Annik Adey-Babinski is a Canadian studying for her MFA in poetry at Florida International University in Miami. You can find her work in forthcoming editions of Hobart, Coldfront, and mojo journals.
M. Shahid Alam
M. Shahid Alam has been teaching economics at Northeastern University since 1988. His poetry has appeared recently or will appear in Raritan, New Letters, Western Humanities Review, Michigan Quarterly Review, Southern Review, Notre Dame Review, TriQuarterly and Kenyon Review Online.
Larry Beckett’s “Willamette” is from a longer sequence, begun in Songs and Sonnets, from Rainy Day Women Press. Beat Poetry, on the lights of the 50s San Francisco renaissance, is out from Beatdom Books. The long poem Paul Bunyan is forthcoming from Smokestack Books.
Mary Buchinger’s poems have appeared in AGNI, Cortland Review, Nimrod, Slice Magazine, The Massachusetts Review, and elsewhere. She is Associate Professor of English and Communication Studies at MCPHS University in Boston.
Anthony Caleshu is the author of a critical monograph on the poetry of James Tate, and two books of poems, most recently, Of Whales: in Print, in Paint, in Sea, in Stars, in Coin, in House, in Margins (Salt, 2010). Poems from his new book in progress have appeared in Boston Review, Conjunctions, and Narrative Magazine. He is Professor of Poetry at Plymouth University in Southwest England.
Drew Calvert is a freelance writer based in Kuala Lumpur, Malaysia. Previous work has appeared in The Literary Review, The Common, AGNI Online, and elsewhere.
Lauren Camp is the author of This Business of Wisdom (West End Press). Her second collection, The Dailiness, will be published in 2014. She hosts “Audio Saucepan,” a global music/poetry program on Santa Fe Public Radio, and writes the poetry blog Which Silk Shirt.
Rochelle Distelheim’s work has been published in The North American Review, Nimrod, StoryQuarterly, Other Voices, Confrontation, Mississippi Valley Review, PersimmonTree.org, Whetstone, and the Chicago Tribune, among others. She has been awarded The Katharine Anne Porter Prize in Fiction, The William Faulkner Gold Medal in Novel and Novel-in-Progress, was a finalist in the Press 53 Open Awards, and has nominations for both the Pushcart Prize and the Best American Short Stories 2013.
Sharon Dolin says:
“So nice to appear in the pages of Salamander once more.”
Kimberly Driggers is from Charleston, South Carolina. Currently, she lives in Fayetteville, Arkansas, where she is pursuing an M.F.A. at the University of Arkansas. This is her first publication.
Valerie Duff-Strautmann is the author of To the New World (Salmon Poetry). She is the poetry editor of Salamander and works as a freelance writer and editor. Reviews and poems have appeared recently or are forthcoming in the Boston Globe, The Journal, TheCommonOnline, Gulf Coast online, and Poetry Northeast.
Jen Fawkes’s fiction has appeared or is forthcoming in One Story, The Iowa Review, Michigan Quarterly Review, The Massachusetts Review, Mid-American Review, Barrelhouse, and other journals. She won the 2013 Washington Square Award in Flash Fiction, and her work has twice been nominated for a Pushcart. She holds an MFA from Hollins University and a BA from Columbia University.
Matthew Fee is currently a student at the University of Utah. He is the author of Genesis (forthcoming from Gauss PDF, 2013). Recent work is published or forthcoming in journals such as Lemon Hound, The Laurel Review, Sixth Finch, Hunger Mountain, and The Cortland Review.
Luke Fiske is currently an MBA candidate at the University of Cape Town, South Africa. His fiction has appeared in The Indiana Review, Connecticut Review, Georgetown Review, and New Contrast: The Journal of South African Literature. An earlier, shorter version of “Do You Know What a Leader is?” appeared in Bloody Satisfied, an anthology of South African crime fiction.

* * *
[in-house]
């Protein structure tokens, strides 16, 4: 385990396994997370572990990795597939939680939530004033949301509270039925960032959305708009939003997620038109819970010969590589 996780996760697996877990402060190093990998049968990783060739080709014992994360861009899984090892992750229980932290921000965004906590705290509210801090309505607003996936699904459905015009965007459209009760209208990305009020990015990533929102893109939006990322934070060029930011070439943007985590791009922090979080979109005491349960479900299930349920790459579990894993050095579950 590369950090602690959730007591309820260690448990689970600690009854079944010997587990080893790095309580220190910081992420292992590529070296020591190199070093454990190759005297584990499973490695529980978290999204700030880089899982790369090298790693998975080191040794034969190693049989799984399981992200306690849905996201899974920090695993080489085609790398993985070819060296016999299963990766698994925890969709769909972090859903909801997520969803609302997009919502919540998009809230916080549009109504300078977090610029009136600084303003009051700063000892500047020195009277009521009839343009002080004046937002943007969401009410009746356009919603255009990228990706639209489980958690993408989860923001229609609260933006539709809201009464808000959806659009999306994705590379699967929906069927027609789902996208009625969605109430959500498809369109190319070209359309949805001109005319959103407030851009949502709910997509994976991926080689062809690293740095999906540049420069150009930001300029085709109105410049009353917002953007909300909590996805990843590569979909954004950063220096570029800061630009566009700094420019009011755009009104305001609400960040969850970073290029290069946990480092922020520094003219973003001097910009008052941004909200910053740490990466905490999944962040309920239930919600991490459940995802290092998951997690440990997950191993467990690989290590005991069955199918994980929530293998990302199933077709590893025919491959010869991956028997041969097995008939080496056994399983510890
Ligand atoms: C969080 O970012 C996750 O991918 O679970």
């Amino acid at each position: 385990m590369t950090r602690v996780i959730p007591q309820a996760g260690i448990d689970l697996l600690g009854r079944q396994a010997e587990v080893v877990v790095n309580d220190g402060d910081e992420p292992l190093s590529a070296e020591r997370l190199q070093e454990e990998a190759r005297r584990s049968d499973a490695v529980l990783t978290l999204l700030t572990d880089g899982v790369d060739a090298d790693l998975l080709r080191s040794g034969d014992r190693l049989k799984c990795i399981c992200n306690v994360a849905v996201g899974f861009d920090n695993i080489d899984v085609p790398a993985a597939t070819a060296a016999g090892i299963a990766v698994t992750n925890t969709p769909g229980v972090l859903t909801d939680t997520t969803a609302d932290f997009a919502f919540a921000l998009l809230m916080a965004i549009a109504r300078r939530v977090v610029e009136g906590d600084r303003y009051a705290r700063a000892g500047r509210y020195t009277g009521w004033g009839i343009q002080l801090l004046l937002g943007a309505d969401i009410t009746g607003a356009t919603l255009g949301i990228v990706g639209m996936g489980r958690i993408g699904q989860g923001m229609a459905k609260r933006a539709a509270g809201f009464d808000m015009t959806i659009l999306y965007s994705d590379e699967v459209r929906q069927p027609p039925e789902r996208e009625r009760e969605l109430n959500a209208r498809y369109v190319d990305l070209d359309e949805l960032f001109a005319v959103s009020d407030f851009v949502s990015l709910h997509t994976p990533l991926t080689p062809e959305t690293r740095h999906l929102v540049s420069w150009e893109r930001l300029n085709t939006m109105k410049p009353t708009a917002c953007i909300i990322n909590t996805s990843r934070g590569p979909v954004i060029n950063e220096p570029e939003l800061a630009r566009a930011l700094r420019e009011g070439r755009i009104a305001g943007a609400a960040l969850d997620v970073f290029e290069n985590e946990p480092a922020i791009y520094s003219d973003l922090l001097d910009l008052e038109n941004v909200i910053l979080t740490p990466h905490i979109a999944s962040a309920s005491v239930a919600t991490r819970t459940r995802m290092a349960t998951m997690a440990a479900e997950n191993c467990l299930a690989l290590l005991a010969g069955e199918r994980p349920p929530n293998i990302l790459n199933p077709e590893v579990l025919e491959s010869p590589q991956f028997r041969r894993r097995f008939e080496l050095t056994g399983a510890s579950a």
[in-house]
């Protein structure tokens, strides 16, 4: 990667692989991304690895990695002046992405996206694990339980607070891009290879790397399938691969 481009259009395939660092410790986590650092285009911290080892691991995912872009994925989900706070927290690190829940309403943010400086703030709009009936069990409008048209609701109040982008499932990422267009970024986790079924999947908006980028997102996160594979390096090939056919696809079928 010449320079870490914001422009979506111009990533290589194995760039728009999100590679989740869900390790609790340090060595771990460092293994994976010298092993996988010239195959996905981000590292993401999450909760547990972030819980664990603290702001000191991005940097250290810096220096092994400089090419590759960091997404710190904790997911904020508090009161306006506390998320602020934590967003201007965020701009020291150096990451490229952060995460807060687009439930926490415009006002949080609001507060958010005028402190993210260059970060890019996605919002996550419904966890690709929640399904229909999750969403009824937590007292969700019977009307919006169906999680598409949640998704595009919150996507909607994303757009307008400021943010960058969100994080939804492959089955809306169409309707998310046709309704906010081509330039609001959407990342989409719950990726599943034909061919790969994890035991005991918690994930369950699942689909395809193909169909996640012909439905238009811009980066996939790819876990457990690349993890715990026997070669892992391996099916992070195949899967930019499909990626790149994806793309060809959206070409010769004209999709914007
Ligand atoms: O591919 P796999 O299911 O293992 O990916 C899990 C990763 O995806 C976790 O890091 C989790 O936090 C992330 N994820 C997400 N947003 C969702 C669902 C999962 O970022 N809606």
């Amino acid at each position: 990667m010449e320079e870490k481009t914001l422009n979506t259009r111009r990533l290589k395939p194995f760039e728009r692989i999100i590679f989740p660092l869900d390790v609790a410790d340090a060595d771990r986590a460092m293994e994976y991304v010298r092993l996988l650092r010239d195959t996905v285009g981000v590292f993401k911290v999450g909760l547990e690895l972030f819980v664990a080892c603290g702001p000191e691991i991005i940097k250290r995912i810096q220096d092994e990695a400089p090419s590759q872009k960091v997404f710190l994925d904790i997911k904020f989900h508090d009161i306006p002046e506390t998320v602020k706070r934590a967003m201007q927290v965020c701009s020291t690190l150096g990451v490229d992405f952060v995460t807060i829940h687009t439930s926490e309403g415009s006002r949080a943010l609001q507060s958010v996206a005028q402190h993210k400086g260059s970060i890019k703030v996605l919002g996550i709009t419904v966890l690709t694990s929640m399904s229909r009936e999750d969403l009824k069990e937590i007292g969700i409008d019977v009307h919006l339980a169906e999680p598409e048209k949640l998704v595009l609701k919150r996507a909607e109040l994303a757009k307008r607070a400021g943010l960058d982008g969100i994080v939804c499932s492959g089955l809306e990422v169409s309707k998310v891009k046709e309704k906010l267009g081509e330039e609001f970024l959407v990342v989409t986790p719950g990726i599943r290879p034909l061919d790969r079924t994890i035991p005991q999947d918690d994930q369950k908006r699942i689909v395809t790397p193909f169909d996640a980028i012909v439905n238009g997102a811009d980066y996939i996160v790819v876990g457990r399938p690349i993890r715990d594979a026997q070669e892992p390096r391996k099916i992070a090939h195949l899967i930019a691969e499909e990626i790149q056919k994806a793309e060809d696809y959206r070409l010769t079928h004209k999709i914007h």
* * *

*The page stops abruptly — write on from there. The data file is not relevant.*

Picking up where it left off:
Rick Gray currently teaches at the American University of Afghanistan in Kabul. His essay, “Total Darkness,” will appear in the forthcoming book, Neither Here Nor There: An Anthology of Reverse Culture Shock. When not in Afghanistan he lives with his wife and twin daughters in Florida.
Robert Hirschfield is a New York-based writer of literary nonfiction and poetry. His work appears in The Tablet, Midstream, Adbusters, Sojourners and many other publications, and he reviews books of poetry for The Jerusalem Report.
Lindsay Illich teaches writing at Curry College in Milton, MA. She completed her Ph.D. in English at Texas A&M University.
Brad Johnson’s first full-length collection The Happiness Theory is due out from Main Street Press in the fall of 2013. He has published four chapbooks of poetry and has had work appear in Atlanta Review, Poet Lore, Southern Indiana Review and others.
Judy Katz’s work has appeared in The New York Times Book Review, The Women’s Review of Books, upstreet, and other publications, and has twice been nominated for a Pushcart Prize. Her manuscript, How News Travels, was a semi-finalist for the Alex Rudnitsky First Book Prize.
Lesley Kimball’s poems have appeared in The Pedestal, Omphalos, Ink-Filled Page, Café Review, Juicebox, Ballard Street, Foundling Review, and the anthologies The Other Side of Sorrow and the 2010 Poets’ Guide to NH. Lesley lives and writes in Portsmouth NH.
Jacqueline Kolosov’s third poetry collection is Memory of Blue (Salmon Poetry, 2013). Her poetry and prose have recently appeared in Bellevue Literary Review, The Southern Review, and Cimarron Review. She is Professor of English at Texas Tech University.
Aviya Kushner’s book, The Grammar of God, is forthcoming from Spiegel & Grau/Random House. Her poems have appeared in Poetry International, Literary Imagination, and Harvard Review, and her essays have appeared in The Wilson Quarterly, Gulf Coast, Poets & Writers, Partisan Review, and The Jerusalem Post. She teaches at Columbia College Chicago and is a contributing editor at A Public Space.